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Humans have horizontal shoulders. We can do all kinds of stuff with them, but what would it be like if we had vertical shoulders like a quadrupedal animal, specifically, a cat? What movements could the arm make/not make, such as throwing and rotating the arm?

This is a cat's skeleton.

This is a human skeleton! One of our own.

Cats and humans have drastically different skeletons, but I'm focusing on the shoulders and possible lack of clavicle.

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    $\begingroup$ A dog's shoulders, for example, are placed different compared to a humans. Here are some pictures showing the comparison. worldwideboxer.com/graphics/skeleton-front.jpg cms-assets.tutsplus.com/uploads/users/108/posts/31371/image/… $\endgroup$ Feb 23, 2021 at 21:26
  • $\begingroup$ I didn't know that! :O $\endgroup$ Feb 23, 2021 at 21:45
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    $\begingroup$ There are major differences between the way the forelimbs are attached to the body in primates and in the Carnivora. The bones are just a part of it: muscles and tendons are different too. As primates, we can move our arms freely in all directions, whereas carnivorans have much more restricted freedom. As primates adapted for brachiation, our arms can support our body weight under the body, above the body or sideways from the body (hang by our arms from tree branches, pull ourselves from a side) whereas the joints of carnivorans are mostly able to bear loads with the limbs under the body. $\endgroup$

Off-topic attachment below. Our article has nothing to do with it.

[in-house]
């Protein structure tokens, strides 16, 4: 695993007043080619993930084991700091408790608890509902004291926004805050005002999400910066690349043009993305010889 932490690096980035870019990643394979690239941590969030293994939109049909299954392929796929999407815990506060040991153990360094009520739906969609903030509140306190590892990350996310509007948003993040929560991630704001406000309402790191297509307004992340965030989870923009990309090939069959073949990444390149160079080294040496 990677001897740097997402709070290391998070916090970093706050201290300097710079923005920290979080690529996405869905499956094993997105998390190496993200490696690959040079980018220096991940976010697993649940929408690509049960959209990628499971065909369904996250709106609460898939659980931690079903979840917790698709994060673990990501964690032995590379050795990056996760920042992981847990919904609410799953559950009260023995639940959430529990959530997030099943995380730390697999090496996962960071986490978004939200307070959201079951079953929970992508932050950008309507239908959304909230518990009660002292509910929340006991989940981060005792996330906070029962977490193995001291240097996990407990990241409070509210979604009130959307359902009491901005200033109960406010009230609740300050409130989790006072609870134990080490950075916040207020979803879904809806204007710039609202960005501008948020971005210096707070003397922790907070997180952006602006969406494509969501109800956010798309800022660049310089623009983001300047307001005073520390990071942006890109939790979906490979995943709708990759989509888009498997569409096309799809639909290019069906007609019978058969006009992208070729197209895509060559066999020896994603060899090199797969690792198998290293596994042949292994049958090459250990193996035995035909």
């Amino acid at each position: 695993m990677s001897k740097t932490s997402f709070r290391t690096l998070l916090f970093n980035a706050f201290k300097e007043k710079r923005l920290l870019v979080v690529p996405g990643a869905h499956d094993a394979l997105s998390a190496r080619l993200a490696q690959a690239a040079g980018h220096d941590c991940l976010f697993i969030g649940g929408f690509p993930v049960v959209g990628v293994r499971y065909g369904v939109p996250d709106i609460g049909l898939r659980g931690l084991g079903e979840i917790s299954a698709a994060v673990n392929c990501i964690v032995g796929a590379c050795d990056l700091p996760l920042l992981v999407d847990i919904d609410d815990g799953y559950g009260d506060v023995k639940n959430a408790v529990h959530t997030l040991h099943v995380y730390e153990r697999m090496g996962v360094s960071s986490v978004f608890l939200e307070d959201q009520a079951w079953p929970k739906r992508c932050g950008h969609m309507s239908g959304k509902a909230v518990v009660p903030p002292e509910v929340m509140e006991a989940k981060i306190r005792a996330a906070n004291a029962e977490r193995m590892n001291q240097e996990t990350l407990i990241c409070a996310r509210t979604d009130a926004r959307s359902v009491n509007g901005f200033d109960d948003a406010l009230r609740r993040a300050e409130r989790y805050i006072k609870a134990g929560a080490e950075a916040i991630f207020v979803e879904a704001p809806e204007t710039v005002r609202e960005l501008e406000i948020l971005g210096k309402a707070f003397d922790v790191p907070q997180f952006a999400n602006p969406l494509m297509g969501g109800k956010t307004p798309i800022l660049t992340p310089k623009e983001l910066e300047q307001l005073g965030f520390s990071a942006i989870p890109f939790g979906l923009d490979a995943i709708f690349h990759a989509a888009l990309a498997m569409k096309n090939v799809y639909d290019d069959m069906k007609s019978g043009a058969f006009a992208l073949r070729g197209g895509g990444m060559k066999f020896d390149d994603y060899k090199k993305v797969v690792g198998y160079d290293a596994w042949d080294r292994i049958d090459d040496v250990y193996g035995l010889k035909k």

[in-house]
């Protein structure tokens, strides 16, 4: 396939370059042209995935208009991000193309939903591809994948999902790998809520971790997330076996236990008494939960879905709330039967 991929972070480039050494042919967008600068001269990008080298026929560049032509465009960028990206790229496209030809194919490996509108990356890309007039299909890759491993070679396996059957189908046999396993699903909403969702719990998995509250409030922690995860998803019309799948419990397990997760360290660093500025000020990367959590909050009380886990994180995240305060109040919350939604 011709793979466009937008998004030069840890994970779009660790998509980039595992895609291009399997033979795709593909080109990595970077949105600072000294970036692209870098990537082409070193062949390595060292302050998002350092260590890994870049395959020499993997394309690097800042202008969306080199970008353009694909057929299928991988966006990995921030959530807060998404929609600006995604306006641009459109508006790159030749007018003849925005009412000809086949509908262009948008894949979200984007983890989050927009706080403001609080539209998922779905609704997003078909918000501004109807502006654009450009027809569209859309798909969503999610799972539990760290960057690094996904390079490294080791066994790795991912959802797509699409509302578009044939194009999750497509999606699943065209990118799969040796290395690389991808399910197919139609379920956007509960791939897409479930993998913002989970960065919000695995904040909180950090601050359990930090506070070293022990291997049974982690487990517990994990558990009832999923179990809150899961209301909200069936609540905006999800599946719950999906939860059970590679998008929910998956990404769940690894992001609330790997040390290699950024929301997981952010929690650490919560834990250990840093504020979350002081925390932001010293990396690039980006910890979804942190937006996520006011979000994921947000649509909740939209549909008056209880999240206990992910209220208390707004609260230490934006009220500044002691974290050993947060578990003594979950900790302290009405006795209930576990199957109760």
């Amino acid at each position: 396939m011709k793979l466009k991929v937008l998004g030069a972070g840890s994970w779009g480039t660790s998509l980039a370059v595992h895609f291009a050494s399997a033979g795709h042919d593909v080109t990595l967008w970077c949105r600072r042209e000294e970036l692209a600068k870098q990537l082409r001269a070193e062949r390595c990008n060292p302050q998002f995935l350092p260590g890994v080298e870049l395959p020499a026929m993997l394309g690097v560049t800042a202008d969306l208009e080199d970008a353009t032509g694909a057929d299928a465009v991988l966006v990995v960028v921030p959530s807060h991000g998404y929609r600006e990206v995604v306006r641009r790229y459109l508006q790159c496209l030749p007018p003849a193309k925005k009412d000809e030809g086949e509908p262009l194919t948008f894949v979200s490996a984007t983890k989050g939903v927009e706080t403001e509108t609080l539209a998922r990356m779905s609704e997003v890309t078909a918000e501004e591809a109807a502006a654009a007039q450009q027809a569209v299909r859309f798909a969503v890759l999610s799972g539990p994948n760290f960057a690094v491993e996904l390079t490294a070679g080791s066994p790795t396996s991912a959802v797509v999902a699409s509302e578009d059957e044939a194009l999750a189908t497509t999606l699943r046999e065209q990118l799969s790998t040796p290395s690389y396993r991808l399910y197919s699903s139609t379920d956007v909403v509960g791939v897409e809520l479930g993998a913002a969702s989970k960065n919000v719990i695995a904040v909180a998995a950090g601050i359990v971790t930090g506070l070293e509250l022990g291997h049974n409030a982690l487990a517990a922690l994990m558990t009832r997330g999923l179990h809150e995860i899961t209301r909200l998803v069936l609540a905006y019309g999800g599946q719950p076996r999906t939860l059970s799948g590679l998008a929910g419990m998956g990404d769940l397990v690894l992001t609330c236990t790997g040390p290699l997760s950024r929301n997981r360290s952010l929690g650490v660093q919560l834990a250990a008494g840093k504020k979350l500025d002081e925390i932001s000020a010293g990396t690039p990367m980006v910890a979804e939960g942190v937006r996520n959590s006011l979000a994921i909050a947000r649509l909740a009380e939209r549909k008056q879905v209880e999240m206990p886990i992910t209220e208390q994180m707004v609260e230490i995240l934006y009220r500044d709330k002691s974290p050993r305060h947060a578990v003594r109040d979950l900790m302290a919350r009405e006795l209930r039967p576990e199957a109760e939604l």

– AlexP
    Feb 23, 2021 at 22:55
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    $\begingroup$ ... As primates, we can rotate our forearms along their axis about 270°: this allows us to grip and pull objects with our palms upwards, downwards, inwards or outwards; carnivorans basically can only rotate their forearms about 90°, their palms facing either down on inwards. Overall, the skeleton of us primates is much closer to our (para-)reptilian ancestors then the skeleton of carnivorans, which is highly specialized for their lifestyle. We are generalists, they are specialists. $\endgroup$
    – AlexP
    Feb 23, 2021 at 23:01
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    $\begingroup$ Does this answer your question? Would there be problems in a humanoid with non-simian shoulders? $\endgroup$
    – elemtilas
    Aug 12, 2021 at 20:55

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Depends on how much humanoid are the things for you

What is a humanoid for you specifically?

For me a baboon have a very humanoid look.

But even with that have a posture more adapted to the quadrupedalism and maybe more comparable with felines and canines.

This could deplete their tool manipulating abilities compared with other primates but not in a really significant way.

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